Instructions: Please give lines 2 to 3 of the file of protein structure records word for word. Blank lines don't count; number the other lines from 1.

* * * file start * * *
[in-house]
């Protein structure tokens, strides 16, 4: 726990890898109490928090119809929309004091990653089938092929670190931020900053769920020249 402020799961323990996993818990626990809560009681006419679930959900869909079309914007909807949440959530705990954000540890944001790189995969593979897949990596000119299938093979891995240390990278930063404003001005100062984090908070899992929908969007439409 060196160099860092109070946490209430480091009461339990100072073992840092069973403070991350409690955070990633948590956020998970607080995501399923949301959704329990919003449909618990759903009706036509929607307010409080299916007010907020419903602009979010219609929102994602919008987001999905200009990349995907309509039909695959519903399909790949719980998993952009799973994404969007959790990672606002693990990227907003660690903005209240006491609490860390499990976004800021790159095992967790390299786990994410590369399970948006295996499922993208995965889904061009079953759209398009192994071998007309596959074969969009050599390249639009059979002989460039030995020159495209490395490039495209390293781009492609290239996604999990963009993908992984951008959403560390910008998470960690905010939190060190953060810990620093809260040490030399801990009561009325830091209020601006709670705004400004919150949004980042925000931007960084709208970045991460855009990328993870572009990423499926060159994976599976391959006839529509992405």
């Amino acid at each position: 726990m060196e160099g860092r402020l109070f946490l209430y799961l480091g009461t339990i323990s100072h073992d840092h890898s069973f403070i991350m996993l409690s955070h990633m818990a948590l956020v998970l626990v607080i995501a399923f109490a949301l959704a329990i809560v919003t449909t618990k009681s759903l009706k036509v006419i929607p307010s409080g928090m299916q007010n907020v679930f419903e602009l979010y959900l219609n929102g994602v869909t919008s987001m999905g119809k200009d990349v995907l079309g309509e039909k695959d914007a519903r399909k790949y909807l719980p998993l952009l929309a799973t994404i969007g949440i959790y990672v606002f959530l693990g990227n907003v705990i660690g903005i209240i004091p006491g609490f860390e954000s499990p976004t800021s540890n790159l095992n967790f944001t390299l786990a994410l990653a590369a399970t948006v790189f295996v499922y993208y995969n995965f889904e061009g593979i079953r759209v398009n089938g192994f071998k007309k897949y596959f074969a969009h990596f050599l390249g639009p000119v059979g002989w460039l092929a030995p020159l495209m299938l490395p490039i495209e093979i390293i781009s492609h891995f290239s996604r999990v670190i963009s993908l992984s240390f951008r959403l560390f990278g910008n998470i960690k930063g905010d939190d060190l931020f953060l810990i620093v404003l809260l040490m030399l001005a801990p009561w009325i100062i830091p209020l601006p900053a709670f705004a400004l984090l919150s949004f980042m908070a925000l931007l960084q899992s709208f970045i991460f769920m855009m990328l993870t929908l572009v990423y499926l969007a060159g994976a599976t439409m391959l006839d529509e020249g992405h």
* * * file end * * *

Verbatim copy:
């Protein structure tokens, strides 16, 4: 726990890898109490928090119809929309004091990653089938092929670190931020900053769920020249 402020799961323990996993818990626990809560009681006419679930959900869909079309914007909807949440959530705990954000540890944001790189995969593979897949990596000119299938093979891995240390990278930063404003001005100062984090908070899992929908969007439409 060196160099860092109070946490209430480091009461339990100072073992840092069973403070991350409690955070990633948590956020998970607080995501399923949301959704329990919003449909618990759903009706036509929607307010409080299916007010907020419903602009979010219609929102994602919008987001999905200009990349995907309509039909695959519903399909790949719980998993952009799973994404969007959790990672606002693990990227907003660690903005209240006491609490860390499990976004800021790159095992967790390299786990994410590369399970948006295996499922993208995965889904061009079953759209398009192994071998007309596959074969969009050599390249639009059979002989460039030995020159495209490395490039495209390293781009492609290239996604999990963009993908992984951008959403560390910008998470960690905010939190060190953060810990620093809260040490030399801990009561009325830091209020601006709670705004400004919150949004980042925000931007960084709208970045991460855009990328993870572009990423499926060159994976599976391959006839529509992405």
């Amino acid at each position: 726990m060196e160099g860092r402020l109070f946490l209430y799961l480091g009461t339990i323990s100072h073992d840092h890898s069973f403070i991350m996993l409690s955070h990633m818990a948590l956020v998970l626990v607080i995501a399923f109490a949301l959704a329990i809560v919003t449909t618990k009681s759903l009706k036509v006419i929607p307010s409080g928090m299916q007010n907020v679930f419903e602009l979010y959900l219609n929102g994602v869909t919008s987001m999905g119809k200009d990349v995907l079309g309509e039909k695959d914007a519903r399909k790949y909807l719980p998993l952009l929309a799973t994404i969007g949440i959790y990672v606002f959530l693990g990227n907003v705990i660690g903005i209240i004091p006491g609490f860390e954000s499990p976004t800021s540890n790159l095992n967790f944001t390299l786990a994410l990653a590369a399970t948006v790189f295996v499922y993208y995969n995965f889904e061009g593979i079953r759209v398009n089938g192994f071998k007309k897949y596959f074969a969009h990596f050599l390249g639009p000119v059979g002989w460039l092929a030995p020159l495209m299938l490395p490039i495209e093979i390293i781009s492609h891995f290239s996604r999990v670190i963009s993908l992984s240390f951008r959403l560390f990278g910008n998470i960690k930063g905010d939190d060190l931020f953060l810990i620093v404003l809260l040490m030399l001005a801990p009561w009325i100062i830091p209020l601006p900053a709670f705004a400004l984090l919150s949004f980042m908070a925000l931007l960084q899992s709208f970045i991460f769920m855009m990328l993870t929908l572009v990423y499926l969007a060159g994976a599976t439409m391959l006839d529509e020249g992405h």